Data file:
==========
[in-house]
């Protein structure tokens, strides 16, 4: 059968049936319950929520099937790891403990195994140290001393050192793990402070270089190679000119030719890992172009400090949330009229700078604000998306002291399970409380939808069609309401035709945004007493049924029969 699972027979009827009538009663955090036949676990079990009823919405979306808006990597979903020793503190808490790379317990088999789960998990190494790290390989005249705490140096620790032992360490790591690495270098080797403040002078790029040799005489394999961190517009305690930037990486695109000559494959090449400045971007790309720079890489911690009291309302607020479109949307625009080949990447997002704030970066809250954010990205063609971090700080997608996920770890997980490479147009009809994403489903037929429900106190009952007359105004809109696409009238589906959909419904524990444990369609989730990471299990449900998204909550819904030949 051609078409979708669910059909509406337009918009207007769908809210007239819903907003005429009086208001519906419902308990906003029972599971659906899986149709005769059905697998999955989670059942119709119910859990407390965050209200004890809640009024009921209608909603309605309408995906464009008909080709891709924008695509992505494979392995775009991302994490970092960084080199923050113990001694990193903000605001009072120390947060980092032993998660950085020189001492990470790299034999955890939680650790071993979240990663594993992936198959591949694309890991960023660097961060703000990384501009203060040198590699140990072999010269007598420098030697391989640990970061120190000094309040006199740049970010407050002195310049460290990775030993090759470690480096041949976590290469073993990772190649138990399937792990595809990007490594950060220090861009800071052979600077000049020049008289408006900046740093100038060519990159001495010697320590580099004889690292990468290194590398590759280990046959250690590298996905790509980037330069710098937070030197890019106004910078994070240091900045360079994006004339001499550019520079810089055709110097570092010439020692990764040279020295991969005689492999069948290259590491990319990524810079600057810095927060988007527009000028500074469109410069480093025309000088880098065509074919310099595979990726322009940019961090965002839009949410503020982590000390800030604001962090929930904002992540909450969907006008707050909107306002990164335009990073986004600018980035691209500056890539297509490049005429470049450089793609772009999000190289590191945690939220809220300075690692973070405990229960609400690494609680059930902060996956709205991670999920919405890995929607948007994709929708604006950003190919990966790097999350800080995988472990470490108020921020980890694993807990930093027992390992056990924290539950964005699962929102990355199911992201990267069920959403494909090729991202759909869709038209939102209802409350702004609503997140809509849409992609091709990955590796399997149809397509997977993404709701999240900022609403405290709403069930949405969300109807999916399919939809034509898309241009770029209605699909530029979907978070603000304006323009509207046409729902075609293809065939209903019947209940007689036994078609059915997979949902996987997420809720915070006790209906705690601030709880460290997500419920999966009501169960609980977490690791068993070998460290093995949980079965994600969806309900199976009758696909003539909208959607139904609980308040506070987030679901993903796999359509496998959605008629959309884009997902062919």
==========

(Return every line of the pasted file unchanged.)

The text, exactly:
[in-house]
């Protein structure tokens, strides 16, 4: 059968049936319950929520099937790891403990195994140290001393050192793990402070270089190679000119030719890992172009400090949330009229700078604000998306002291399970409380939808069609309401035709945004007493049924029969 699972027979009827009538009663955090036949676990079990009823919405979306808006990597979903020793503190808490790379317990088999789960998990190494790290390989005249705490140096620790032992360490790591690495270098080797403040002078790029040799005489394999961190517009305690930037990486695109000559494959090449400045971007790309720079890489911690009291309302607020479109949307625009080949990447997002704030970066809250954010990205063609971090700080997608996920770890997980490479147009009809994403489903037929429900106190009952007359105004809109696409009238589906959909419904524990444990369609989730990471299990449900998204909550819904030949 051609078409979708669910059909509406337009918009207007769908809210007239819903907003005429009086208001519906419902308990906003029972599971659906899986149709005769059905697998999955989670059942119709119910859990407390965050209200004890809640009024009921209608909603309605309408995906464009008909080709891709924008695509992505494979392995775009991302994490970092960084080199923050113990001694990193903000605001009072120390947060980092032993998660950085020189001492990470790299034999955890939680650790071993979240990663594993992936198959591949694309890991960023660097961060703000990384501009203060040198590699140990072999010269007598420098030697391989640990970061120190000094309040006199740049970010407050002195310049460290990775030993090759470690480096041949976590290469073993990772190649138990399937792990595809990007490594950060220090861009800071052979600077000049020049008289408006900046740093100038060519990159001495010697320590580099004889690292990468290194590398590759280990046959250690590298996905790509980037330069710098937070030197890019106004910078994070240091900045360079994006004339001499550019520079810089055709110097570092010439020692990764040279020295991969005689492999069948290259590491990319990524810079600057810095927060988007527009000028500074469109410069480093025309000088880098065509074919310099595979990726322009940019961090965002839009949410503020982590000390800030604001962090929930904002992540909450969907006008707050909107306002990164335009990073986004600018980035691209500056890539297509490049005429470049450089793609772009999000190289590191945690939220809220300075690692973070405990229960609400690494609680059930902060996956709205991670999920919405890995929607948007994709929708604006950003190919990966790097999350800080995988472990470490108020921020980890694993807990930093027992390992056990924290539950964005699962929102990355199911992201990267069920959403494909090729991202759909869709038209939102209802409350702004609503997140809509849409992609091709990955590796399997149809397509997977993404709701999240900022609403405290709403069930949405969300109807999916399919939809034509898309241009770029209605699909530029979907978070603000304006323009509207046409729902075609293809065939209903019947209940007689036994078609059915997979949902996987997420809720915070006790209906705690601030709880460290997500419920999966009501169960609980977490690791068993070998460290093995949980079965994600969806309900199976009758696909003539909208959607139904609980308040506070987030679901993903796999359509496998959605008629959309884009997902062919």